Open keyboard specialist Keyboardio has launched a crowdfunding campaign for the Model 100, its follow-up to the popular Model 01 — and has already smashed past its funding goal, a mere 20 minutes after the campaign went live.
Keyboardio launched its first product, a commercialised version of Phil Hagelberg's 2012 open hardware keyboard design dubbed the Model 01, back in 2015 to massive success: The split design, which saw mechanical switches housed in a hardwood body under custom-sculpted key-caps, raised over $652,000.
The Model 01 was followed by the Keyboardio Atreus, a minimalistic ultra-compact keyboard with just 44 keys and customizable function layers. Like the Model 01, the Atreus was based around an open source firmware running on a Microchip ATmega32U4, but targeted those who needed portability — though, sadly, without adding any wireless connectivity alongside the USB Type-C connector.
Now, the company is back with the Model 100 — an updated, upgraded successor to the Model 01 that brings back the hefty wooden casing.
"For the past year and a half, we’ve been working to reengineer and upgrade every aspect of the Model 01. The Keyboardio Model 100 is the culmination of that work," Keyboardio's Jesse Vincent explains. "The Model 100 features 64 hot-swappable mechanical key switches, individually addressable RGB LEDs under each custom-sculpted key-cap, and open source firmware, all housed in a precision-milled hardwood enclosure."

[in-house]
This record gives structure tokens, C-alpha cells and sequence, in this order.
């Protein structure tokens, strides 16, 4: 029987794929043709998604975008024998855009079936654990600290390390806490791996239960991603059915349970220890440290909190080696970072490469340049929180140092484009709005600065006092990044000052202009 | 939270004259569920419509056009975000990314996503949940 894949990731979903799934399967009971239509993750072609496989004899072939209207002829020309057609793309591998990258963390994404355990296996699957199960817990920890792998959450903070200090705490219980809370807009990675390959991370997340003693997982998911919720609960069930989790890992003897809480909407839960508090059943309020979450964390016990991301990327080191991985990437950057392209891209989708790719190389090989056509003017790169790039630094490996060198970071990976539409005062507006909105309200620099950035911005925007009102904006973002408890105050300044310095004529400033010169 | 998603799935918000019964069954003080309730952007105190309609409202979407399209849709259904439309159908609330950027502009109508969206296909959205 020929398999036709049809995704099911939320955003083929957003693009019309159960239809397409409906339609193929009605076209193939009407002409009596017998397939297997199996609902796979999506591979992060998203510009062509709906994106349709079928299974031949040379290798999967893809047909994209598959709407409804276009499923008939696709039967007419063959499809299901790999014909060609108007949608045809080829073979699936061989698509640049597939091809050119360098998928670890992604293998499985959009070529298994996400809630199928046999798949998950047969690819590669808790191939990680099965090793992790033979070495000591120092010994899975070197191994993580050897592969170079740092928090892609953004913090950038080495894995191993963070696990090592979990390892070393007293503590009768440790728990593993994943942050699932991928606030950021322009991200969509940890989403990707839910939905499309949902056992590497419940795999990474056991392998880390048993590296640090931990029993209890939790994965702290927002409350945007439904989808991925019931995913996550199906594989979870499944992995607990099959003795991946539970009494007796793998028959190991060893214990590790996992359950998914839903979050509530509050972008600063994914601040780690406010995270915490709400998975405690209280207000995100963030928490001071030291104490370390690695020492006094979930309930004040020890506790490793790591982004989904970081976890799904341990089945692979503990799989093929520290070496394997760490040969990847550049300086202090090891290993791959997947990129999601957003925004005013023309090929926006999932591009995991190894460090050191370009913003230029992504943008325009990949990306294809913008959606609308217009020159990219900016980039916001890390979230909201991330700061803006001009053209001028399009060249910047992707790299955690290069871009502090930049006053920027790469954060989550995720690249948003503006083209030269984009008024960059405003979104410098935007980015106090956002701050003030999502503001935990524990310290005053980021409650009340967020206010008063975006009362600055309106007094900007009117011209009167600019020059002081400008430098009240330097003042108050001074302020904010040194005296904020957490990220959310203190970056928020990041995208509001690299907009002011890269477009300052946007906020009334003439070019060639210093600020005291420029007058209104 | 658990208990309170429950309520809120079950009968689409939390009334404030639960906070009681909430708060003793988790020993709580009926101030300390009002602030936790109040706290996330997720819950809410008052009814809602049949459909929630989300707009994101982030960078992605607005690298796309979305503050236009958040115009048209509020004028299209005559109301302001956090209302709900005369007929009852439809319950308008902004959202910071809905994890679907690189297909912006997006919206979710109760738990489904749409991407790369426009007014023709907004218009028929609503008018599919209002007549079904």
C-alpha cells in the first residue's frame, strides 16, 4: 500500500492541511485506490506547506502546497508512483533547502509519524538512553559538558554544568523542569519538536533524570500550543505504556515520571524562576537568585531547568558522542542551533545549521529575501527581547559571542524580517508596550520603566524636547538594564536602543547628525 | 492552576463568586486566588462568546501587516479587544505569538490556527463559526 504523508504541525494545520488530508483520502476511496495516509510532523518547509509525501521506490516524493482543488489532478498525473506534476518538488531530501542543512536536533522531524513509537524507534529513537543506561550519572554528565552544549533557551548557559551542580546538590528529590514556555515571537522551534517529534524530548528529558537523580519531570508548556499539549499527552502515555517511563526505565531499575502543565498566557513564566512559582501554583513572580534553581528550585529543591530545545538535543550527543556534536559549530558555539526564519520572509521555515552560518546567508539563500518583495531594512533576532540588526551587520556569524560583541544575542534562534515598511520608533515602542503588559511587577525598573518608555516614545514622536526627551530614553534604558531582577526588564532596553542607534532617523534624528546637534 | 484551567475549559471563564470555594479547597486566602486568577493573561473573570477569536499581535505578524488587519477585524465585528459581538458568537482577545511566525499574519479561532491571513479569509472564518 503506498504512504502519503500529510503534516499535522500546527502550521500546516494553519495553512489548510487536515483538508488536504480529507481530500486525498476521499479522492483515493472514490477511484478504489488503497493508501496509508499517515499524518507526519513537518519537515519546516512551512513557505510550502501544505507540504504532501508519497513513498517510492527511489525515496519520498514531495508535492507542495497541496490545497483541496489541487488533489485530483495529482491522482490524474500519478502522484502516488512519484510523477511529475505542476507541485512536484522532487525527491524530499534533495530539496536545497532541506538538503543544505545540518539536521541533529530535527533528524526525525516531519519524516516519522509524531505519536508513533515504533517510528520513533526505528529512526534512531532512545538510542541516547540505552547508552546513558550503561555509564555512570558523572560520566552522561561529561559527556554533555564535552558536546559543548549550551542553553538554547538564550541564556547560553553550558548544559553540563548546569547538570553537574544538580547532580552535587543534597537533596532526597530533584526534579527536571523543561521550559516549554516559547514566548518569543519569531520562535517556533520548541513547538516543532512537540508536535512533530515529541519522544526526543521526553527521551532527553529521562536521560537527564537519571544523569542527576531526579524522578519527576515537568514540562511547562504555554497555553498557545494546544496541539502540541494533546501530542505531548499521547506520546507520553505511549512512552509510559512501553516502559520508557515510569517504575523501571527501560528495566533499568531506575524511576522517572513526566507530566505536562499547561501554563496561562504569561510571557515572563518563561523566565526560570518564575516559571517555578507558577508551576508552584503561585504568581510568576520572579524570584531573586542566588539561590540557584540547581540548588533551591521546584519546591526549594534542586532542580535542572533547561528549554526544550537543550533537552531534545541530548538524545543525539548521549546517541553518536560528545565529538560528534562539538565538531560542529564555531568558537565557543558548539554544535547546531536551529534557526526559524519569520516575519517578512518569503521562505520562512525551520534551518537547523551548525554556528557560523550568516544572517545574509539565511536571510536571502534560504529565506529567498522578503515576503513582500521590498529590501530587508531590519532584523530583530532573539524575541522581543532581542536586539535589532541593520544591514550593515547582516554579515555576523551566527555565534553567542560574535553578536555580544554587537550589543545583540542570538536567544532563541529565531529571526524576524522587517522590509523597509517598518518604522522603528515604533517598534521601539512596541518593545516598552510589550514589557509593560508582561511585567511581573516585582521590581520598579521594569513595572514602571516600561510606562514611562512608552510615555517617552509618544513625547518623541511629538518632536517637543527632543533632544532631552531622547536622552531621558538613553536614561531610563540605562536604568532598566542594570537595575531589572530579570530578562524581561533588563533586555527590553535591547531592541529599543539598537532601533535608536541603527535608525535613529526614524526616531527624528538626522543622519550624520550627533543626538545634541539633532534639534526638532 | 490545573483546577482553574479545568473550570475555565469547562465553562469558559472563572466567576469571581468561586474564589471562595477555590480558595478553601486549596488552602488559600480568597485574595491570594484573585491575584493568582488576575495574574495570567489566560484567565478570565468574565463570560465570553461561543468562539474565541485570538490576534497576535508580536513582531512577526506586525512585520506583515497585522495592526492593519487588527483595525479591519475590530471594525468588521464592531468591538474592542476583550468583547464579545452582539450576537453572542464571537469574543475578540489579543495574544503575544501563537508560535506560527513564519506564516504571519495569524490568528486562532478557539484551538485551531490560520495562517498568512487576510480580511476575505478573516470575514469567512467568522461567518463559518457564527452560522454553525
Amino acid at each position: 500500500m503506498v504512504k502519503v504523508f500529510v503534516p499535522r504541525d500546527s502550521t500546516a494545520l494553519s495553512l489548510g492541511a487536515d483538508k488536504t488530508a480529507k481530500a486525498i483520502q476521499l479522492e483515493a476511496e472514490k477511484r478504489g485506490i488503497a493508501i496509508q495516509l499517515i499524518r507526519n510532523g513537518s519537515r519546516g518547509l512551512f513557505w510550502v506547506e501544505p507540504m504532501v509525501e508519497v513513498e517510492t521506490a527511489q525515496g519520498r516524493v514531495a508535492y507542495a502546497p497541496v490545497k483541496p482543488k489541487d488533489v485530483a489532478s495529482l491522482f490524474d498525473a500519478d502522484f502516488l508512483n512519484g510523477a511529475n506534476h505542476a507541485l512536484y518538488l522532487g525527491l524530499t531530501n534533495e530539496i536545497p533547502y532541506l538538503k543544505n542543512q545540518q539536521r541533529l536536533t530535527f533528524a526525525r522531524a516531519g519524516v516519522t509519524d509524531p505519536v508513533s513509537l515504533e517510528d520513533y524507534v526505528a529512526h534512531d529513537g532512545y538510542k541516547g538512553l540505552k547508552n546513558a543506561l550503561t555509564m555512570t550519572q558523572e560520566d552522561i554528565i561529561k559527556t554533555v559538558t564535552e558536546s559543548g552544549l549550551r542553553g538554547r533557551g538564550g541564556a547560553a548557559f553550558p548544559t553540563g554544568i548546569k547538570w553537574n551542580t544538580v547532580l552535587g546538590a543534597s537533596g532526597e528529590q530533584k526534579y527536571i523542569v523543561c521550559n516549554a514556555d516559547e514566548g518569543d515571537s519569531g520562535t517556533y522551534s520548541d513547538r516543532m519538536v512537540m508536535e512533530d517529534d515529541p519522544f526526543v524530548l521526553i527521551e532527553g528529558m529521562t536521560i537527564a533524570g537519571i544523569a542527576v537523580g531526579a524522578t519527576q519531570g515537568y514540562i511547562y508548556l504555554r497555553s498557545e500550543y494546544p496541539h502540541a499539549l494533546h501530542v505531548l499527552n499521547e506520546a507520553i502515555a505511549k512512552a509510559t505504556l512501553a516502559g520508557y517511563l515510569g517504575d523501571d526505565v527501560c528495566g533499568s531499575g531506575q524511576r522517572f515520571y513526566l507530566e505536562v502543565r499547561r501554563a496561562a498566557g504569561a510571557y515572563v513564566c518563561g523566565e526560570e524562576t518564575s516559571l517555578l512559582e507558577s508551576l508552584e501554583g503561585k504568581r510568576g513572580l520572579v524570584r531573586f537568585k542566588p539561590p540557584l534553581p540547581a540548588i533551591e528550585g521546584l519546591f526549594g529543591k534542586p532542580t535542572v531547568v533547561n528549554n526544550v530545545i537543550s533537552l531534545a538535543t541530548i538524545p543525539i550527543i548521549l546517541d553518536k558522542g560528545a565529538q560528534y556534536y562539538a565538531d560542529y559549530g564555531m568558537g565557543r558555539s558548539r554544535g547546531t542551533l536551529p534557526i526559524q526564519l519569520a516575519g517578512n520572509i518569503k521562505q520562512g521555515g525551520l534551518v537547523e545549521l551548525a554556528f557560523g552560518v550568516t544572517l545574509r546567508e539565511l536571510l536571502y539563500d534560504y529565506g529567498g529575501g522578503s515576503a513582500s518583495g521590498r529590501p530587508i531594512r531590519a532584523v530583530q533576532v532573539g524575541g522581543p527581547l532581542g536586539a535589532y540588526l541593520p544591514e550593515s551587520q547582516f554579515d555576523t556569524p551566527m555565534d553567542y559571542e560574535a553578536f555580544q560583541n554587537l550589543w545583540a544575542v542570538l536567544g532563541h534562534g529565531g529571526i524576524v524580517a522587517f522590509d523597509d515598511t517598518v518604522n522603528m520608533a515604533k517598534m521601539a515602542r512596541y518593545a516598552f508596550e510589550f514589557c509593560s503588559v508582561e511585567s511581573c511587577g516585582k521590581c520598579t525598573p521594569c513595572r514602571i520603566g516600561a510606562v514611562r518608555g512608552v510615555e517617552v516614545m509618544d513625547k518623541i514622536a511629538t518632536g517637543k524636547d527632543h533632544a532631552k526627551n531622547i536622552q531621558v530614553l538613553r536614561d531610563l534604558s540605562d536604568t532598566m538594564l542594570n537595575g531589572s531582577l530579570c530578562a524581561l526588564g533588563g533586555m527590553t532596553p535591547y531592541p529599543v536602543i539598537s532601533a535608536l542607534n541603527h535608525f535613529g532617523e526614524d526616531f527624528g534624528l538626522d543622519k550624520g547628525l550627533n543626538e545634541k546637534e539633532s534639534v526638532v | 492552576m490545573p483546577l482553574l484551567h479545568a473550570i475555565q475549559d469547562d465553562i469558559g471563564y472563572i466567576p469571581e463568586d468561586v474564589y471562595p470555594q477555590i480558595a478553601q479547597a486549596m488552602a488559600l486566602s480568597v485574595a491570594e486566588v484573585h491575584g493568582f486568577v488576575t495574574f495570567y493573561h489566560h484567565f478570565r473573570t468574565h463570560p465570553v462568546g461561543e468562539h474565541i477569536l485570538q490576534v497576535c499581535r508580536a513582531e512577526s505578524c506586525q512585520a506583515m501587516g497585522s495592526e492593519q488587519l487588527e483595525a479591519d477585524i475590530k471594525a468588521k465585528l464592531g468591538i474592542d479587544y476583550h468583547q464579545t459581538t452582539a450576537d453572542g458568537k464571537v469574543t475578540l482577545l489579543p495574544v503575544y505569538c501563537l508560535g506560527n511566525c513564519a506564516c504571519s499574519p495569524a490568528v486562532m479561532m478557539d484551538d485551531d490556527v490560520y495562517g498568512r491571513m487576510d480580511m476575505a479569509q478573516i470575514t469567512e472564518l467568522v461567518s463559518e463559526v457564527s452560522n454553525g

"The Model 100 retains the Model 01’s distinctive butterfly design, but includes dozens of improvements across every aspect of the product. We've introduced hot-swappable MX-compatible key switches. We've rebuilt the key-caps to be thicker, and more satisfying. We've reinforced the baseplates and made the octo-stands easier to adjust. We've completely overhauled the electronics to be more reliable and maintainable. The Model 100 is a true reinvention of the Model 01 you know and love."
The revised design includes the choice of walnut or maple for the chassis, thicker key-caps, full per-key RGB lighting, and a circuit board which accepts hot-swap Cherry MX mechanical key switches — allowing anyone displeased with the offer of Kailh Box White clicky, Box Silent Brown tactile, or Box Silent Pink linear switches the ability to swap them out for their own without ever having to pick up a soldering iron.
The open source firmware offers flexibility, too. "With just a few lines of code, you can completely customize the light show," Vincent explains of the per-key lighting. "Want your keyboard to start flashing red when you've been typing too long? There’s a plugin for that! Want a key to light up when you’ve got mail? That’s just a few lines of code."
The campaign, which reached its funding goal just 20 minutes after launch, is now running on Kickstarter with physical rewards starting at $289 for a Model 100 with cables, interconnect bars, "octo-stand" adjustable feet, and a multi-bit screwdriver.
Those eager to get their keyboard ahead of the planned January 2022 shipping, meanwhile, can pay the same for an early production run scheduled for release in November this year — but won't be able to choose the wood or switch type.